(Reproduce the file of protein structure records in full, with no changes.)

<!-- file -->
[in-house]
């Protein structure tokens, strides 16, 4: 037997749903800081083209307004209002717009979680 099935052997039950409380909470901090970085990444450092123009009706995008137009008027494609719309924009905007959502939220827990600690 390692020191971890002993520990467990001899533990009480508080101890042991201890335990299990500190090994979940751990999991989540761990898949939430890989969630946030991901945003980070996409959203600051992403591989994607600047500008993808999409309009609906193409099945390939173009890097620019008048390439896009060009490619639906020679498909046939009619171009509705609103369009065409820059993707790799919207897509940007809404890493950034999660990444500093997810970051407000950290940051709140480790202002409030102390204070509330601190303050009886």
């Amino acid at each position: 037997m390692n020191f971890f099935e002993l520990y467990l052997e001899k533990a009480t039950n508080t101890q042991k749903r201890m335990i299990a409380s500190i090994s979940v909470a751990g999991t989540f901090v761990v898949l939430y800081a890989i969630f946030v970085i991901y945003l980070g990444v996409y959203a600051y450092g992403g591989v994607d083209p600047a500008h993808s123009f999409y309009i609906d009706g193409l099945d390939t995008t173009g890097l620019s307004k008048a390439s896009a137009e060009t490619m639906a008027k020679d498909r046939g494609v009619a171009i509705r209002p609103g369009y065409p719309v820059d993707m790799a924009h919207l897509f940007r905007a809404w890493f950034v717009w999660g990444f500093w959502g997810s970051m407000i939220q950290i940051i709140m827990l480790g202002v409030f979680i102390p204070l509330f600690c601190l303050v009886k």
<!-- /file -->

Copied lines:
[in-house]
């Protein structure tokens, strides 16, 4: 037997749903800081083209307004209002717009979680 099935052997039950409380909470901090970085990444450092123009009706995008137009008027494609719309924009905007959502939220827990600690 390692020191971890002993520990467990001899533990009480508080101890042991201890335990299990500190090994979940751990999991989540761990898949939430890989969630946030991901945003980070996409959203600051992403591989994607600047500008993808999409309009609906193409099945390939173009890097620019008048390439896009060009490619639906020679498909046939009619171009509705609103369009065409820059993707790799919207897509940007809404890493950034999660990444500093997810970051407000950290940051709140480790202002409030102390204070509330601190303050009886």
């Amino acid at each position: 037997m390692n020191f971890f099935e002993l520990y467990l052997e001899k533990a009480t039950n508080t101890q042991k749903r201890m335990i299990a409380s500190i090994s979940v909470a751990g999991t989540f901090v761990v898949l939430y800081a890989i969630f946030v970085i991901y945003l980070g990444v996409y959203a600051y450092g992403g591989v994607d083209p600047a500008h993808s123009f999409y309009i609906d009706g193409l099945d390939t995008t173009g890097l620019s307004k008048a390439s896009a137009e060009t490619m639906a008027k020679d498909r046939g494609v009619a171009i509705r209002p609103g369009y065409p719309v820059d993707m790799a924009h919207l897509f940007r905007a809404w890493f950034v717009w999660g990444f500093w959502g997810s970051m407000i939220q950290i940051i709140m827990l480790g202002v409030f979680i102390p204070l509330f600690c601190l303050v009886k």